An attorney for City Manager Tom Barwin said an initial review does not suggest Barwin conducted substantive city business via private email, though critics see issues.
After reviewing more than seven months of messages sent to and from City Manager Tom Barwin’s personal email address, an attorney representing the city manager said there’s no evidence Barwin used the account to conduct city business “in any substantive manner.”
Barwin’s critics, however, point out the search found more than 170 emails that may qualify as public records that were not stored on the city’s server, which is used to respond to records requests.
On Monday, the city released a batch of 390 emails from Barwin’s personal email account. Barwin’s email has been the subject of recent scrutiny, as a recent records request showed the city manager had sent and received messages regarding city issues from a private Gmail address.
Although Barwin said he had forwarded most messages regarding city business to the city’s server, the request turned up several emails that had not been produced in response to earlier records requests. In response to an additional request seeking all public records from Barwin’s private account, Barwin turned over his personal computer and cell phone so an investigation could determine which messages qualified as public records.
On Thursday, paralegal Michael Barfield filed a complaint against the city in the 12th Judicial Circuit Court regarding “systemic and ongoing violations of the Public Records Act.” Barfield had previously made a series of records requests seeking any public records from Barwin’s personal email account. The complaint states that, in earlier communications with City Attorney Robert Fournier, Barwin denied using his personal devices to send messages related to city business.
“FYI, I am not aware of any messages related to city business on any subject on my personal phone or computer,” Barwin wrote in a July 24 email to Fournier. “I will triple check but I just don't do that.”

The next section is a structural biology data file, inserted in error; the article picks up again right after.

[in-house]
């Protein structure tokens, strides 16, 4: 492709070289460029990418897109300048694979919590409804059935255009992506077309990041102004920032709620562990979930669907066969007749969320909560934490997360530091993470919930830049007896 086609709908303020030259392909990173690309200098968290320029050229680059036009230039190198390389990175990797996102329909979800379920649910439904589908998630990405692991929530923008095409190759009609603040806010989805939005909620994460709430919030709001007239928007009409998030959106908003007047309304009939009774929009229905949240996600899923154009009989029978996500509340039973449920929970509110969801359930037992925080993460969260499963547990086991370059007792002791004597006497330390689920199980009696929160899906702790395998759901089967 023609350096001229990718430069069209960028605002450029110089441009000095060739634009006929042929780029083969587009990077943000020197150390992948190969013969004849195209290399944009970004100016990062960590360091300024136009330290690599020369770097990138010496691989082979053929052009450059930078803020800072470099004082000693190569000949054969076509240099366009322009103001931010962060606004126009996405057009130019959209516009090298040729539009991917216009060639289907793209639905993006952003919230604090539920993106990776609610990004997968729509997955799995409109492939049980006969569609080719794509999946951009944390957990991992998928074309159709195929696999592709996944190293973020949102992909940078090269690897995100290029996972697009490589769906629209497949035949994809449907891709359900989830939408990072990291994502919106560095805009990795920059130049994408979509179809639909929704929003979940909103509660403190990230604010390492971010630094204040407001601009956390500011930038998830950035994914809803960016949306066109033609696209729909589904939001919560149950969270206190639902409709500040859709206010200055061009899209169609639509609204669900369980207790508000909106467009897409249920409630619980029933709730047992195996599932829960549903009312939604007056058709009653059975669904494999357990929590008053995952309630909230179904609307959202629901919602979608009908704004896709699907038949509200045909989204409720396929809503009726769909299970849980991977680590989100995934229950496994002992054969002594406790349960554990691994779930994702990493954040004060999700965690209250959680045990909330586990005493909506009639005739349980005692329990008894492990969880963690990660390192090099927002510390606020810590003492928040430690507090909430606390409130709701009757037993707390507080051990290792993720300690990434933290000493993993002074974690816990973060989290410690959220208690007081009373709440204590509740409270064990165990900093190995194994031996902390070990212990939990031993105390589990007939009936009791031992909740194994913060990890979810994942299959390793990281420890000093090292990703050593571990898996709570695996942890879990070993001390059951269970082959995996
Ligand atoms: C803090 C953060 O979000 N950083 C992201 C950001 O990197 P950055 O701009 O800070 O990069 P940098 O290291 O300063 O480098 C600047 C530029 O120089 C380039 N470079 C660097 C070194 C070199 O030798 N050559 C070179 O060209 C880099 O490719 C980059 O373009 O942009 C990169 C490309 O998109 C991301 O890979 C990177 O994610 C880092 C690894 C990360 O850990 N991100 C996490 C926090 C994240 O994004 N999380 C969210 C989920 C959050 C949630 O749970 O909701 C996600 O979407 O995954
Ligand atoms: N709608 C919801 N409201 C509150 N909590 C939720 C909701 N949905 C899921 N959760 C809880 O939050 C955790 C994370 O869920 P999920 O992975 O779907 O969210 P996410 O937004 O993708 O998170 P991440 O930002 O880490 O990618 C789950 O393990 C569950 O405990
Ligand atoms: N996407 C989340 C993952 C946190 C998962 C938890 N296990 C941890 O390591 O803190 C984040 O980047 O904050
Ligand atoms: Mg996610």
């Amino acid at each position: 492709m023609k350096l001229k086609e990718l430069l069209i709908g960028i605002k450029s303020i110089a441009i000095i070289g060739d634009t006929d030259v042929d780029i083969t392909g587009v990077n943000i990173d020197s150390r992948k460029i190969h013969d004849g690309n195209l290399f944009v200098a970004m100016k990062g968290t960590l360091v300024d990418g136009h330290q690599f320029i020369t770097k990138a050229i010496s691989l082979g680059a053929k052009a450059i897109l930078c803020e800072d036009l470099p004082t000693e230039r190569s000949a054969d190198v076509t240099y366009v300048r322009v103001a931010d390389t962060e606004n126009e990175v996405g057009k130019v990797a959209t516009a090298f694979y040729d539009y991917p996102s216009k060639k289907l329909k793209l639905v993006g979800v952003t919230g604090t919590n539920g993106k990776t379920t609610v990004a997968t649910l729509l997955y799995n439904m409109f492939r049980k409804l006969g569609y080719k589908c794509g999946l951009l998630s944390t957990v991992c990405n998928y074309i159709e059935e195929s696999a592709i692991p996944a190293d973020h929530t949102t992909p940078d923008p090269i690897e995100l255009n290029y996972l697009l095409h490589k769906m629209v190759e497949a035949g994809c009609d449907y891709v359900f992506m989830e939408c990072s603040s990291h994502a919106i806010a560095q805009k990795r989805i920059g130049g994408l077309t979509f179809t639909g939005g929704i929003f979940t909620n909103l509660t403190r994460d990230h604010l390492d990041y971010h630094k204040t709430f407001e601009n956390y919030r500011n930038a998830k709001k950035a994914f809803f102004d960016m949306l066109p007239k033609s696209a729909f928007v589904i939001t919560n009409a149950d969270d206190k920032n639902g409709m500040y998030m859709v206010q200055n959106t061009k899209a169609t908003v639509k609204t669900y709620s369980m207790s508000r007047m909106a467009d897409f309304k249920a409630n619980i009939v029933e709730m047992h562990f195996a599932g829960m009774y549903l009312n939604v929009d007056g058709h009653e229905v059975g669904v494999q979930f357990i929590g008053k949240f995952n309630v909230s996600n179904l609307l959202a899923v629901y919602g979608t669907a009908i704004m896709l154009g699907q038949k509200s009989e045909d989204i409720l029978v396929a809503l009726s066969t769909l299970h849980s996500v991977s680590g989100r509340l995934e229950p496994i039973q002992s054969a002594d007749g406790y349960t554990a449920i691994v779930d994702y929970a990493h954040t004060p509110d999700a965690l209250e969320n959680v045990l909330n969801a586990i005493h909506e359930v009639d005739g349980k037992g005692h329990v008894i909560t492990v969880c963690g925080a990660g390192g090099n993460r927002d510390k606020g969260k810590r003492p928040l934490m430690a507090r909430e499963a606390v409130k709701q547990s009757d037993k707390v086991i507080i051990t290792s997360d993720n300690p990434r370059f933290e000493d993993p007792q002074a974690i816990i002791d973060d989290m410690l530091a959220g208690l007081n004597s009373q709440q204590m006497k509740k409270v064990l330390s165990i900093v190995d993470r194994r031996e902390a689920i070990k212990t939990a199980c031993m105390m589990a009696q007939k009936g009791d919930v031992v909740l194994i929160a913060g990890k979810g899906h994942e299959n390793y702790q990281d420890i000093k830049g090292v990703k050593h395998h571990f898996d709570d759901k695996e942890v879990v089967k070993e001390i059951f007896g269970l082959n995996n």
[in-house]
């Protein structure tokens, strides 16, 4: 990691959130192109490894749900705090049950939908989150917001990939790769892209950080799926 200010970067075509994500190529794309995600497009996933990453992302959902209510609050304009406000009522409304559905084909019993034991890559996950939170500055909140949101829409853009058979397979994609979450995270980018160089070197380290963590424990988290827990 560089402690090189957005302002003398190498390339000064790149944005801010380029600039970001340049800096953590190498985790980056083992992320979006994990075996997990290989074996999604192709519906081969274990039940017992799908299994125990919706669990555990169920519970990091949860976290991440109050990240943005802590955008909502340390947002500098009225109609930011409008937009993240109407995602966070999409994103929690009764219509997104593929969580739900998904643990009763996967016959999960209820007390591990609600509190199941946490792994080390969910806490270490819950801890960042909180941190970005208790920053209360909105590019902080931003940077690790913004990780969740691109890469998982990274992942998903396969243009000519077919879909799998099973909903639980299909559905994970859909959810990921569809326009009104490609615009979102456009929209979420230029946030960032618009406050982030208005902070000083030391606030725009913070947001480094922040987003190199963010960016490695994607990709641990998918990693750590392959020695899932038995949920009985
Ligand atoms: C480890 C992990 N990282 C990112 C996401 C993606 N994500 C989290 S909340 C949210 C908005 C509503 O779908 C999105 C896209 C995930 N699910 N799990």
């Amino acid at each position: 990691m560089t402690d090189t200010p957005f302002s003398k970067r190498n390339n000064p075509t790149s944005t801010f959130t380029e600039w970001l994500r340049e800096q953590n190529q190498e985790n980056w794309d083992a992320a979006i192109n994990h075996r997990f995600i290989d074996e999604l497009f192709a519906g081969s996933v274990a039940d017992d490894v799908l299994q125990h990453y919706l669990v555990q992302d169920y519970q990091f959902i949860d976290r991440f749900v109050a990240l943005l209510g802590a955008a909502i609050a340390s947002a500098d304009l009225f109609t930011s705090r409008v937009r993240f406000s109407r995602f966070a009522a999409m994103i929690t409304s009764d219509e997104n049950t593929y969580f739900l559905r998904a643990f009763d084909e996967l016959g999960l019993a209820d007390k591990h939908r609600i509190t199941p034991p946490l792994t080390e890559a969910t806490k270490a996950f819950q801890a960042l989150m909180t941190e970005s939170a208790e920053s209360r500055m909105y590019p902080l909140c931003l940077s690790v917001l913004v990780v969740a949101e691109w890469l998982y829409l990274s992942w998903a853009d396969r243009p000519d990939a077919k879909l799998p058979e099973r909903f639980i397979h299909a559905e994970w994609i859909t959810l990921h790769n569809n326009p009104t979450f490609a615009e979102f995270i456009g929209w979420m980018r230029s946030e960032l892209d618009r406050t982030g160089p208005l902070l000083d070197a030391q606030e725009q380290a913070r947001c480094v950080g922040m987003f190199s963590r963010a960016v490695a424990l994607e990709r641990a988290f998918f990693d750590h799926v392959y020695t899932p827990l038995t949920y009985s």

The Florida Statutes define public records as documents made or received in the process of conducting an agency’s official business.
After reviewing 16,009 of Barwin’s messages from Nov. 22, 2017 to June 30, 2018, the investigation turned up 390 messages that might qualify as public records, according to attorney Lloyd Schwed of the Palm Beach-based Schwed Kahle & Kress law firm. Through the city’s public official liability insurance, Schwed is representing Barwin during the litigation.
Of those messages, 217 were already on the city’s server or had been previously produced in response to records requests, Schwed said. The remaining 173 “relate primarily to informational publications or newsletters from various sources,” Schwed said in a statement.
Schwed framed the findings as exculpatory: More than 97.5% of the emails on Barwin’s account from this period were personal. More than half of the emails that qualified as public records were already public, and the rest were generally related to newsletters that are shared with the community or local organizations. None show that the city manager used his personal email account to conduct meaningful city business, Schwed said.
Barwin’s critics see the emails in a different light. The search turned up nearly 175 messages that may qualify as public records — and that’s just seven months of an investigation that will go back to September 2012. Martin Hyde, a resident who made a June records request that sparked the inquiry into Barwin’s email use, challenged the city’s outlook on the findings.
“So he breaks the rules 40% of the time?” Hyde said. “That's not thrilling.”
In a previous interview, Schwed questioned Barfield’s motives, arguing the litigation against the city was more about recouping legal fees than seeking access to public documents, which the city committed to producing ahead of Barfield’s complaint.
Although Schwed dismissed the emails as benign, Hyde said there’s a genuine public interest in seeing the messages the city manager sent.
In December, in an exchange with former County Administrator John Wesley White, Barwin discussed the difficulties of working with the county on certain issues, including a dispute over the dissolution of the downtown Community Redevelopment Area.
“I am hopeful the new County Administrator, Jonathon (sic) Lewis, will be more willing than his predecessor to work with the city to help craft win-win options for our respective boards, but he is entering the picture at a fiscally challenging time with the BCC defaulting to budget cuts over revenue and equity and community building options,” Barwin wrote. “But such is life in Fl, and city-county relations.”
In May, Barwin used his personal account to correspond with Sarasota Herald-Tribune columnist Carrie Seidman in advance of a story about the city’s “Done With The Gun” program, a initiative with the Sarasota Police Department in which the city sought to recover and recycle unwanted firearms.
Hyde said messages such as these, when public, help make Barwin’s priorities and relationships clearer for citizens. Even if the emails do not appear nefarious, Hyde believes they highlight the importance of full compliance with open government laws.
“I'm not saying there’s anything in there about bags of money,” Hyde said. “I'm saying there are things in there the public has not only a right to know, but a need to know.”